Fender neck and body not a 100% fit (both fender)

Discussion in 'Hardware, Setup & Repair [BG]' started by dnp41, Jun 4, 2020.

  1. dnp41


    May 10, 2016
    Hi guys,

    I've bought a roadworn 60s jazz bass body and decided to put my mim precision bass neck on it. I thought it was a good fit but after removing the pickguard I now see that there is like a 1,5 to 2 mm gap. It appears that the shaping of the neck and body is slightly different.

    I've played the bass a couple of weeks and I kinda felt like the tuning/intonation was a little of. I fixed that with a little better setup but after discovering the gap.. it sticks in my head. I feel that the bass is a little less accurate then my other basses. I checked with my tuner but also see that I'm way more demanding now with this bass.

    So my questions are. Am I crazy? And do I need to correct this and how?
  2. Sursonique


    May 17, 2020
    Same thing hapenned to me. I put a 60's jazz bass neck on a Precision body. Same thing, there is a small gap as the shape is a litle different and I also got >1mm gap on the bass side. I think it must be because the original neck was a 9.5 radius and the 60's jazz is a 7.25. What I did, is put a small shim on the side, and some sort of shim on the gap between the rounded shape of the neck and the squarish neck pocket on the body.

    Never had any intonation issues though.
  3. iiipopes

    iiipopes Supporting Member

    May 4, 2009
    Welcome to Fender.
    rockinrayduke and Inara like this.
  4. John Cribbin

    John Cribbin

    Jan 5, 2018
    Some people would describe that as 'vintage correct' ...
    vid1900 likes this.
  5. Lownote38


    Aug 8, 2013
    Nashville, TN
    Only for the 70's. Fit and finish for Fenders before that was fine.
  6. vid1900


    Dec 12, 2019
    Even if the CNC machine made 20,000 maple necks exactly to the same spec.

    And then the same machine made 20,000 ash bodies exactly to the same spec.

    You would still have different fitments over the years as the wood shrinks and swells, you know, because it's wood.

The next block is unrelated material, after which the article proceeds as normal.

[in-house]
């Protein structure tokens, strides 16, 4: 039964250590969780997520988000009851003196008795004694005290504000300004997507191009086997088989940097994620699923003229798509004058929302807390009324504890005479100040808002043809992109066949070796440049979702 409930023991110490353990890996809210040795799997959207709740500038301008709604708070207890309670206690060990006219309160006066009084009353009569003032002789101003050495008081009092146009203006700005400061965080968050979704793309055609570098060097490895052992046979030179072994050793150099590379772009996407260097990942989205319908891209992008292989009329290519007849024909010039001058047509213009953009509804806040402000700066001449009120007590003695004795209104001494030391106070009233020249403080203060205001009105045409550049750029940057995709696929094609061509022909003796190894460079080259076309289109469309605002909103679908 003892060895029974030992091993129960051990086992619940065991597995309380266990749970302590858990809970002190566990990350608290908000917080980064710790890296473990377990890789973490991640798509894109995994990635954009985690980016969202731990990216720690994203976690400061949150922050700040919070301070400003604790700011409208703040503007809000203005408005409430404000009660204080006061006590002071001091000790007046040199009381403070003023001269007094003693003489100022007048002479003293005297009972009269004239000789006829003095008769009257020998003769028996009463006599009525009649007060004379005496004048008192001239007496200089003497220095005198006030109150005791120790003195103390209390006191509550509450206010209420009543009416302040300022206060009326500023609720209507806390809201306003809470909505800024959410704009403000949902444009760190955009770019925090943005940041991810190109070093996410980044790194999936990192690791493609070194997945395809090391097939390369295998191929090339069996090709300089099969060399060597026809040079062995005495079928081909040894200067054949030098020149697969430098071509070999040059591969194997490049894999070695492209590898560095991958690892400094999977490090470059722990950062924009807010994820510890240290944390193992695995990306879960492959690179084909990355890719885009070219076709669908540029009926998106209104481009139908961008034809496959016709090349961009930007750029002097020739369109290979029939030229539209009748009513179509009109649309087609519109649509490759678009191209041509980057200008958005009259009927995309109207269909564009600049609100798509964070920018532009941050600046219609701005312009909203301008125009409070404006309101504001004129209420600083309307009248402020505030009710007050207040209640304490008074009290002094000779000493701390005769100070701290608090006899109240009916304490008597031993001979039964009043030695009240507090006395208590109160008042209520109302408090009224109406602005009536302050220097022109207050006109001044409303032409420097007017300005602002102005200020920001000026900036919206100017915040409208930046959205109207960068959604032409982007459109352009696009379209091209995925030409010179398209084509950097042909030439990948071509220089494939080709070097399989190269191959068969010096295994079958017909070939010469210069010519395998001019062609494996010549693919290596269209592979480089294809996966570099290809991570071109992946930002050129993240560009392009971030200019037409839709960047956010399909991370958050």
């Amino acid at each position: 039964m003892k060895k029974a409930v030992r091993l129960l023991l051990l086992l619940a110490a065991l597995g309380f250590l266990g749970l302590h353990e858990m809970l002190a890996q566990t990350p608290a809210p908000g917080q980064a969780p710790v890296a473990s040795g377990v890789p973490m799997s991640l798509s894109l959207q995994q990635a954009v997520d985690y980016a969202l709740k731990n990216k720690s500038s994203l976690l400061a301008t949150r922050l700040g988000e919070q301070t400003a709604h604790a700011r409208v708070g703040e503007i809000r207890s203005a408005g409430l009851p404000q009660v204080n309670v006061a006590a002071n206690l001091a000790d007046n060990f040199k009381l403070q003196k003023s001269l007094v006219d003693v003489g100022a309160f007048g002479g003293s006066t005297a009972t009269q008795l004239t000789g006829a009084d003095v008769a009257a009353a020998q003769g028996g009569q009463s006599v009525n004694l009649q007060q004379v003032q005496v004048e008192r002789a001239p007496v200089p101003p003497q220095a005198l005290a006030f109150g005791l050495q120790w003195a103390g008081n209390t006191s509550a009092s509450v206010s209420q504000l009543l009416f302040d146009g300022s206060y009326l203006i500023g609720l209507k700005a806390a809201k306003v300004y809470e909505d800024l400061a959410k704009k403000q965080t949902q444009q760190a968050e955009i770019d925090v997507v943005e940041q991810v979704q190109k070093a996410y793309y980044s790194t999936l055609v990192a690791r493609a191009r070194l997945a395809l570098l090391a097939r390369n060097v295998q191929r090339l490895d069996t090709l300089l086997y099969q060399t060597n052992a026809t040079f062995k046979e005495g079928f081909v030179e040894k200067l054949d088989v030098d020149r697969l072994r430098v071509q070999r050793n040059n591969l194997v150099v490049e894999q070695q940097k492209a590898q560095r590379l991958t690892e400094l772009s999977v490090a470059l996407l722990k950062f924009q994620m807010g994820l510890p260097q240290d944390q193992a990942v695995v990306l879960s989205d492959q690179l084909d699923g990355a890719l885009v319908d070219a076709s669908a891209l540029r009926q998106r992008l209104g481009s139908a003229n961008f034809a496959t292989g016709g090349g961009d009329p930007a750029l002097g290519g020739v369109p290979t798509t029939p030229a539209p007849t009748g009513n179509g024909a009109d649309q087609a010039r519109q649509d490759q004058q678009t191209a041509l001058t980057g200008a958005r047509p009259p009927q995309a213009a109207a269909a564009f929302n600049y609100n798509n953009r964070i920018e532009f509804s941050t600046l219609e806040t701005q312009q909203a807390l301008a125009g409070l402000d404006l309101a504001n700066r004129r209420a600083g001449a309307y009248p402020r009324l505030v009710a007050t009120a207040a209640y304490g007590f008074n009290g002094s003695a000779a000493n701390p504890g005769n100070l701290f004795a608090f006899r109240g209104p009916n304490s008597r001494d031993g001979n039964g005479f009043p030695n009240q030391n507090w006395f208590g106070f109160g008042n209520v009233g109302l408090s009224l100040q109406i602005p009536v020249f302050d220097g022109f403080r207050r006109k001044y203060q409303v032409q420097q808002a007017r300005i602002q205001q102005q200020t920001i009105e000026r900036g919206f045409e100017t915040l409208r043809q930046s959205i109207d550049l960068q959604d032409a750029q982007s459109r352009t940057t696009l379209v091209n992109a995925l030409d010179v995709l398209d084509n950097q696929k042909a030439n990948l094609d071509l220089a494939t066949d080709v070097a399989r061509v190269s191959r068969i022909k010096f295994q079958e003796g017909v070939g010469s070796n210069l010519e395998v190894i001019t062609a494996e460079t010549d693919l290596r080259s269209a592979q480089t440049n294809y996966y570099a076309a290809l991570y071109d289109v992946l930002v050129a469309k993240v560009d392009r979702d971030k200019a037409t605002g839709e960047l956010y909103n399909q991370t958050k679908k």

If it's too loose, shim it. If it's too tight, scrape it
    JRA likes this.
  7. If the gaps are only on the sides of the neck pocket you have nothing to worry about except neck/string alignment and the judgement of TB folks that think a tight neck pocket has an affect on tone or sustain.

    If the neck doesn't sit flush against the back of the neck pocket then you have a problem because all the string tension is pulling against the 4 neck screws with no support from the body.
  8. GIBrat51

    GIBrat51 Innocent as the day is long Supporting Member

    To answer your questions...
    1. No, you aren't "crazy"; but you are - IMO - kinda overstressing about it, and - again, IMO - kinda overthinking it. What you now have is a "parts Bass", and the parts didn't come from the same factory. And, even if they did, manufacturing tolerances being what they are? If you get a body with a maximum tolerance neck pocket, and combine it with a minimum tolerance neck heel; yeah, you're going to have a noticeable gap. Which, from the description, is exactly what you did. It it a sign of the End Times? No, but I imagine it looks a bit... bad.
    2. Do you need to correct it? That depends on your definition of "correct it". If the neck screws down tight; doesn't move around under reasonable useage; and tunes up/intonates at least as well as your other basses do? A lot of people would say that there's nothing to correct. If the gap really, really bothers you, in an aesthetic kind of way? A little shimming around the sides/back end of the neck heel may make you feel better. Or, if the neck is prone to movement under reasonable use, then the shims might make it stable enough to work as it should.
    But, only you can decide for sure if it actually needs correcting - or if it just bugs you...:cool:
    Last edited: Jun 9, 2020
    dnp41 likes this.